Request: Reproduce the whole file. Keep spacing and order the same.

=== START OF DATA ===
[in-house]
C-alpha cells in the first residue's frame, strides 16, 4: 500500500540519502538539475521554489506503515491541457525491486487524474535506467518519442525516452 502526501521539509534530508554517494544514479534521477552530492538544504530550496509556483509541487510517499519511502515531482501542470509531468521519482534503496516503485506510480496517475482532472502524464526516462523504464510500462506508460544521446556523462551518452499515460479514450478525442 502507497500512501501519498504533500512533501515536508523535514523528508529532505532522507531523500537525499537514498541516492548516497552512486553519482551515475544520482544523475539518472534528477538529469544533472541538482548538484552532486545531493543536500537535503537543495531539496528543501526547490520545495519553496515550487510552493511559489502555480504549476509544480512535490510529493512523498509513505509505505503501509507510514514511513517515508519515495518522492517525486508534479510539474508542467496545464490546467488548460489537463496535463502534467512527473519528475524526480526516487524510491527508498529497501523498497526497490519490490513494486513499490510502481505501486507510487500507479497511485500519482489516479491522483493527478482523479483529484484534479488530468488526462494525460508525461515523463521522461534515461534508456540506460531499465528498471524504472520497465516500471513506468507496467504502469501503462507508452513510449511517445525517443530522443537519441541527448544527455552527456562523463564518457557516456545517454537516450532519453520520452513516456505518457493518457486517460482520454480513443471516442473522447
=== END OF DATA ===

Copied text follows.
[in-house]
C-alpha cells in the first residue's frame, strides 16, 4: 500500500540519502538539475521554489506503515491541457525491486487524474535506467518519442525516452 502526501521539509534530508554517494544514479534521477552530492538544504530550496509556483509541487510517499519511502515531482501542470509531468521519482534503496516503485506510480496517475482532472502524464526516462523504464510500462506508460544521446556523462551518452499515460479514450478525442 502507497500512501501519498504533500512533501515536508523535514523528508529532505532522507531523500537525499537514498541516492548516497552512486553519482551515475544520482544523475539518472534528477538529469544533472541538482548538484552532486545531493543536500537535503537543495531539496528543501526547490520545495519553496515550487510552493511559489502555480504549476509544480512535490510529493512523498509513505509505505503501509507510514514511513517515508519515495518522492517525486508534479510539474508542467496545464490546467488548460489537463496535463502534467512527473519528475524526480526516487524510491527508498529497501523498497526497490519490490513494486513499490510502481505501486507510487500507479497511485500519482489516479491522483493527478482523479483529484484534479488530468488526462494525460508525461515523463521522461534515461534508456540506460531499465528498471524504472520497465516500471513506468507496467504502469501503462507508452513510449511517445525517443530522443537519441541527448544527455552527456562523463564518457557516456545517454537516450532519453520520452513516456505518457493518457486517460482520454480513443471516442473522447